Undersized DT used to overcoming odds


When he was a sophomore in high school, at a time when the simple priority for most kids is securing a driver's license, Mike Patterson was driven to a greater goal. And so, fueled by his dreams, Patterson packed most of his belongings, left his family behind in Sacramento, Calif., and headed for the brighter lights of Southern Cal.

So, another tale of some aspiring young actor willing to sacrifice just about anything to make it big in Hollywood, right?

Uh, no, not quite.

An emerging football talent, but concerned that his early dominance was a function of beating up on inferior competition, Patterson decided that he had to move to a higher level. Which precipitated, with the blessing of his parents, the trek from Sacramento to Orange County, where he moved in with an aunt and uncle.

And where he clearly moved his game up several notches. Ratcheted it up so far, in fact, that he eventually won a scholarship to Southern California, and achieved a measure of success that could land him in the first round of the NFL draft.

"When you're 14 or 15 or whatever, and you leave home like that, sure, it's difficult," allowed Patterson, one of the most intriguing prospects in the defensive tackle pool. "I mean, I'd get to go home maybe on holidays, and my folks would come down a couple times during the school year to see me. I suppose it's a little unusual. But in my mind, if I was going to be the best football player I could be, it was something I had to do."

For sure, a 14-year-old kid's leaving home to pursue a football career is more than a little unusual. Then again, Patterson is an unusual person, a self-motivated career overachiever who has successfully navigated hurdles some pundits suggested he might never clear. In the words of Trojans coach Pete Carroll, people should "never try to impose limits" on Patterson, because the zeal of the feisty defensive tackle knows no boundaries.

At just a hair under six-feet tall, checking in at about 292 pounds, Patterson is an anomaly at the defensive tackle position. Plug his measureables into the computer programs that some teams employ to aid in the draft winnowing, and it would spit Patterson out as a reject. Turn on the video machine, though, and spend even a few minutes reviewing his play, and it's clear he is a sure-fire prospect at nose tackle.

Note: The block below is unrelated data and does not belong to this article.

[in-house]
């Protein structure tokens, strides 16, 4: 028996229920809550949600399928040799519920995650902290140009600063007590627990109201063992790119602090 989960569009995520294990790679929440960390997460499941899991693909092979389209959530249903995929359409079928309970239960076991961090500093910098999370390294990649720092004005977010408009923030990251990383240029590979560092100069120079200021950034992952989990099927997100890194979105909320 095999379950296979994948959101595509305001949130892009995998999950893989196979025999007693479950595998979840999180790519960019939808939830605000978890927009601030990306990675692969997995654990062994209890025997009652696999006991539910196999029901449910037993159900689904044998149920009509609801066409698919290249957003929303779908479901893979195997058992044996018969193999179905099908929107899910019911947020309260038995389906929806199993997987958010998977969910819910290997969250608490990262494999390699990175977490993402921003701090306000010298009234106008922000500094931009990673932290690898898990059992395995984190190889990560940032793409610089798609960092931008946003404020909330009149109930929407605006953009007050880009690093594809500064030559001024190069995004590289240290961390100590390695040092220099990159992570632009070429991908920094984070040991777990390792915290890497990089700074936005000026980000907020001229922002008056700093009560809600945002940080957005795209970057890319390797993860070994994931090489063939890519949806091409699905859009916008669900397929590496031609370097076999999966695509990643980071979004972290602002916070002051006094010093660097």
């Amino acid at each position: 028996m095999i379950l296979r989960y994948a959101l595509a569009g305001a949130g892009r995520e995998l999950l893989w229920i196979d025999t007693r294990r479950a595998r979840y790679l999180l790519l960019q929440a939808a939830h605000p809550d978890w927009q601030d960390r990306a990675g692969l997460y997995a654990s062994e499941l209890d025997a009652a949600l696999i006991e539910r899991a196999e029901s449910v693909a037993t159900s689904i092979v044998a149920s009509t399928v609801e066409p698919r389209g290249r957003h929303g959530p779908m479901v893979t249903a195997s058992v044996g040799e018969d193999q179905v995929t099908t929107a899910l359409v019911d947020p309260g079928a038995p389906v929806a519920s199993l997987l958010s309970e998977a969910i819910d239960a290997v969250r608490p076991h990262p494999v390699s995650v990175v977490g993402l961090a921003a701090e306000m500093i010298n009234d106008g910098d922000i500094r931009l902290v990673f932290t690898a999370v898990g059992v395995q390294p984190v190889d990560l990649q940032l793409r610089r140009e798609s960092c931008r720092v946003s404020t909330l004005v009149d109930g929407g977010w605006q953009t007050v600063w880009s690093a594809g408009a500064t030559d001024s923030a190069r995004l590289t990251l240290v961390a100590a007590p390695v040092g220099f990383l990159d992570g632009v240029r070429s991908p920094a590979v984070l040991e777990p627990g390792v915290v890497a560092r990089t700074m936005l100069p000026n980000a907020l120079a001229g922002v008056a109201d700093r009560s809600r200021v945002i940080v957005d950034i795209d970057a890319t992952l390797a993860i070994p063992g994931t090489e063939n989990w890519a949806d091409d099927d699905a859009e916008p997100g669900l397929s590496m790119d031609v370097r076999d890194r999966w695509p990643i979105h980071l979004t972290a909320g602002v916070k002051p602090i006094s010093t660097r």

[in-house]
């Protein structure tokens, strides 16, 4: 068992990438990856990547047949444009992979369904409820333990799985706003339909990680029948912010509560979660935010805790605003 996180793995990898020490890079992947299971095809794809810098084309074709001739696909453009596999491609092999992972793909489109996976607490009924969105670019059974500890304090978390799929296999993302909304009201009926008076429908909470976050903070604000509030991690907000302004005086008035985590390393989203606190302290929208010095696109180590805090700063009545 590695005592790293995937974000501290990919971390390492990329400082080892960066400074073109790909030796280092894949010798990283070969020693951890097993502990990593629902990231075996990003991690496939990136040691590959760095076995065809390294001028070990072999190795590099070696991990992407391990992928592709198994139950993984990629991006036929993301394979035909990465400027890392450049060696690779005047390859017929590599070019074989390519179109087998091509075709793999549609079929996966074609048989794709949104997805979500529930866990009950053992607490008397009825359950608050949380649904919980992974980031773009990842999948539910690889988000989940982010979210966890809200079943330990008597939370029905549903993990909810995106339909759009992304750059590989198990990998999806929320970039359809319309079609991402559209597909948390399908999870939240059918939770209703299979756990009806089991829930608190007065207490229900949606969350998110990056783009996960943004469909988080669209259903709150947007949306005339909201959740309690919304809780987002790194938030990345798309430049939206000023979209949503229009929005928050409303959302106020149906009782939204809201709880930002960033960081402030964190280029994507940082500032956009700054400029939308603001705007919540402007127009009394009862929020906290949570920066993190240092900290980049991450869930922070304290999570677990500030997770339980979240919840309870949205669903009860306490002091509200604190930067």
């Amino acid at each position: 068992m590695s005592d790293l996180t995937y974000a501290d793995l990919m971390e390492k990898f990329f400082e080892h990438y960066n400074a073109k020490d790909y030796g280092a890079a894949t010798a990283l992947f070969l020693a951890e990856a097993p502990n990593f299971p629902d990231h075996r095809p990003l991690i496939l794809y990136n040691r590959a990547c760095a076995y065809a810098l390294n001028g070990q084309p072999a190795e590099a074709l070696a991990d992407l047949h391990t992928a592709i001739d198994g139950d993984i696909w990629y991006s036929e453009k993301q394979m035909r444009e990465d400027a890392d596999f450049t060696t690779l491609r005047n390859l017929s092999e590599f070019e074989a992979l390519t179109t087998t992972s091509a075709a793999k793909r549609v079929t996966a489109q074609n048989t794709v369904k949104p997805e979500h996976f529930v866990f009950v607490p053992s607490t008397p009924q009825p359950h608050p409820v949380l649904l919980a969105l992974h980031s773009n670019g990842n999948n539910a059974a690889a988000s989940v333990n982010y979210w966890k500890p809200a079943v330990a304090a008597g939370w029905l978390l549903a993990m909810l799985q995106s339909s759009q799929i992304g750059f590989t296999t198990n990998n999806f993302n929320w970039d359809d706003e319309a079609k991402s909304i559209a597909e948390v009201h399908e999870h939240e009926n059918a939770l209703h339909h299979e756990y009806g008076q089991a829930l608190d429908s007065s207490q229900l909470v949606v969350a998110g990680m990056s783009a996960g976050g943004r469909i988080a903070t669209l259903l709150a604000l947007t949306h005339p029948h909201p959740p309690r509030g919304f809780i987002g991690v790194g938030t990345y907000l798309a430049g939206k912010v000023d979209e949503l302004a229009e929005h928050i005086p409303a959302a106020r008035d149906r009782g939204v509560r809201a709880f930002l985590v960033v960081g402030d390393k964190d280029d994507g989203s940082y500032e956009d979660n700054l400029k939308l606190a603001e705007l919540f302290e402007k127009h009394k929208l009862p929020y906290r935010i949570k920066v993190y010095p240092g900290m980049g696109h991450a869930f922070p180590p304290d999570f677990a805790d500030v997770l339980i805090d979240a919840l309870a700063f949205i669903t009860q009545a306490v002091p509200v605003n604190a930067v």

How much a prospect? Early in Patterson's college career, Ed Orgeron, his defensive line coach at USC and now the head coach at Mississippi, dubbed him "Baby Sapp." The handle was, of course, an obvious reference to NFL defensive tackle Warren Sapp, a player whose quickness and playmaking skills Patterson shares.

While their physical dimensions are disparate, Patterson possesses the kind of one-gap quickness, the ability to penetrate into the backfield and blow up a play, that made Sapp one of the game's most dominant interior defenders. It is that innate quickness, and knack for being able to cut through the trash and get to the football, that first attracted scouts to Patterson. It is those qualities that will make him a high-round draft choice.

A few teams even have Patterson rated higher on their boards than Trojans teammate Shaun Cody, the more celebrated of the two, and with whom he formed one of the best college tackle tandems in recent memory. For the most part, those teams play one-gap defenses, schemes that place a priority on getting up the field. And while Patterson said last week he wouldn't mind playing some two-gap style, just to provide himself at another challenge, he is pragmatic enough to understand that his future is better served going to a team that turns its defensive linemen loose.

He first realized he was quicker than just about everyone else on the field, Patterson said, when he made a play against Kansas State in his junior season. The play came against an option run and Patterson, slicing through the "A" gap from his nose tackle position and into the backfield, made the third-and-short stop for a loss.

As he picked himself up from the pile, and headed back to the huddle, he experienced an epiphany of sorts.

Said Patterson, recalling the moment his lightning-quick speed turned on the light above his head: "I kind of thought to myself, 'Wow, they can't handle me.' I'm just too quick for them to block. I mean, it was like I was playing at a different speed than everyone else on the field. I guess that's when I realized that my quickness was always going to be my calling card and that's what might make me an NFL player."

It isn't speed alone, though, that has forced scouts to strongly consider Patterson as a viable first-round prospect. A onetime high school wrestling champion, Patterson has a keen sense of leverage and positioning, and understands the nuances of the game.

"His production," said Carroll, who has recommended Patterson to many of his former NFL colleagues, "is amazing." During his college tenure, Patterson notched 146 tackles, including 46 stops for loss, had 21½ sacks and more than 30 pressures, and posted a school-record 13 fumble recoveries.

The quantity of sacks, given that Patterson played at nose tackle, a position where pass rushers are rare, is eye-opening. But it's the fumble recoveries, which reflect just how much Patterson is around the ball and at the bottom of a lot of piles, that perhaps are even more mind-boggling.

The kid who left home as a teen to seek success rarely leaves the field without having made a meaningful play on almost every series.

"It's all worked out pretty good, hasn't it?" Patterson allowed.

It has, indeed.

Len Pasquarelli is a senior writer for ESPN.com.